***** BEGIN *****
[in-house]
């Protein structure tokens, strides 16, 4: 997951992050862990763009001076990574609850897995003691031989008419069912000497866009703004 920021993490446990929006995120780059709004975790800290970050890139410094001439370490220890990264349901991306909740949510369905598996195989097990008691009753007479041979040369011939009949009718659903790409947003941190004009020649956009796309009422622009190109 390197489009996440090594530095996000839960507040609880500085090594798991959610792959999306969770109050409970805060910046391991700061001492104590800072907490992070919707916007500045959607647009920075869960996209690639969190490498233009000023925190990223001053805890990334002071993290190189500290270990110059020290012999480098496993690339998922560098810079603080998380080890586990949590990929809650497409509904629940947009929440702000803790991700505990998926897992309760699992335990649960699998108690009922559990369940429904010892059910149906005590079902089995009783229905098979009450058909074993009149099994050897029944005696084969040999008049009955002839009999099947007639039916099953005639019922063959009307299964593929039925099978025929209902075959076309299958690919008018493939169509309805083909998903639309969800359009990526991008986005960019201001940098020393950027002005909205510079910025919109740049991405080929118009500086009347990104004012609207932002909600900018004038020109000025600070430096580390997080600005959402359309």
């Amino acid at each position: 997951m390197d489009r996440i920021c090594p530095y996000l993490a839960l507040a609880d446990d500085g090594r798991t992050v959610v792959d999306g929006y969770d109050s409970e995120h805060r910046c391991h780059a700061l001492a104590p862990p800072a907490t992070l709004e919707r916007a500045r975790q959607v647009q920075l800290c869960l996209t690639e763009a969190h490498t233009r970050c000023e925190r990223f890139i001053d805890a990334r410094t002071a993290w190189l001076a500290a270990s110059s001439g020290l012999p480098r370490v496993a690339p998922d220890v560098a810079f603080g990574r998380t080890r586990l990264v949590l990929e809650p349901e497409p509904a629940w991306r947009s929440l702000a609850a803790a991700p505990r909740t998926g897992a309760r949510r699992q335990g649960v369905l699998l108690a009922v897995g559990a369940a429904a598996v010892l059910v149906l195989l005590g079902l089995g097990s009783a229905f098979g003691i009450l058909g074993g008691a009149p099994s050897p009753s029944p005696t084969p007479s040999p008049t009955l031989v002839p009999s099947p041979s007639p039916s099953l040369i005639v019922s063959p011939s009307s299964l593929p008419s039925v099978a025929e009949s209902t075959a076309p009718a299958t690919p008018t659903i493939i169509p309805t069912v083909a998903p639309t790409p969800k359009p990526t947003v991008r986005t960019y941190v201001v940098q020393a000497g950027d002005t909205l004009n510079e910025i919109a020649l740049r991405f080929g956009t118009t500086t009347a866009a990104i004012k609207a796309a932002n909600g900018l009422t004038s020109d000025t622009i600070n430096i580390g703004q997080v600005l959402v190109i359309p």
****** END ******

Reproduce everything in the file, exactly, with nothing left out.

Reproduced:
[in-house]
């Protein structure tokens, strides 16, 4: 997951992050862990763009001076990574609850897995003691031989008419069912000497866009703004 920021993490446990929006995120780059709004975790800290970050890139410094001439370490220890990264349901991306909740949510369905598996195989097990008691009753007479041979040369011939009949009718659903790409947003941190004009020649956009796309009422622009190109 390197489009996440090594530095996000839960507040609880500085090594798991959610792959999306969770109050409970805060910046391991700061001492104590800072907490992070919707916007500045959607647009920075869960996209690639969190490498233009000023925190990223001053805890990334002071993290190189500290270990110059020290012999480098496993690339998922560098810079603080998380080890586990949590990929809650497409509904629940947009929440702000803790991700505990998926897992309760699992335990649960699998108690009922559990369940429904010892059910149906005590079902089995009783229905098979009450058909074993009149099994050897029944005696084969040999008049009955002839009999099947007639039916099953005639019922063959009307299964593929039925099978025929209902075959076309299958690919008018493939169509309805083909998903639309969800359009990526991008986005960019201001940098020393950027002005909205510079910025919109740049991405080929118009500086009347990104004012609207932002909600900018004038020109000025600070430096580390997080600005959402359309």
């Amino acid at each position: 997951m390197d489009r996440i920021c090594p530095y996000l993490a839960l507040a609880d446990d500085g090594r798991t992050v959610v792959d999306g929006y969770d109050s409970e995120h805060r910046c391991h780059a700061l001492a104590p862990p800072a907490t992070l709004e919707r916007a500045r975790q959607v647009q920075l800290c869960l996209t690639e763009a969190h490498t233009r970050c000023e925190r990223f890139i001053d805890a990334r410094t002071a993290w190189l001076a500290a270990s110059s001439g020290l012999p480098r370490v496993a690339p998922d220890v560098a810079f603080g990574r998380t080890r586990l990264v949590l990929e809650p349901e497409p509904a629940w991306r947009s929440l702000a609850a803790a991700p505990r909740t998926g897992a309760r949510r699992q335990g649960v369905l699998l108690a009922v897995g559990a369940a429904a598996v010892l059910v149906l195989l005590g079902l089995g097990s009783a229905f098979g003691i009450l058909g074993g008691a009149p099994s050897p009753s029944p005696t084969p007479s040999p008049t009955l031989v002839p009999s099947p041979s007639p039916s099953l040369i005639v019922s063959p011939s009307s299964l593929p008419s039925v099978a025929e009949s209902t075959a076309p009718a299958t690919p008018t659903i493939i169509p309805t069912v083909a998903p639309t790409p969800k359009p990526t947003v991008r986005t960019y941190v201001v940098q020393a000497g950027d002005t909205l004009n510079e910025i919109a020649l740049r991405f080929g956009t118009t500086t009347a866009a990104i004012k609207a796309a932002n909600g900018l009422t004038s020109d000025t622009i600070n430096i580390g703004q997080v600005l959402v190109i359309p």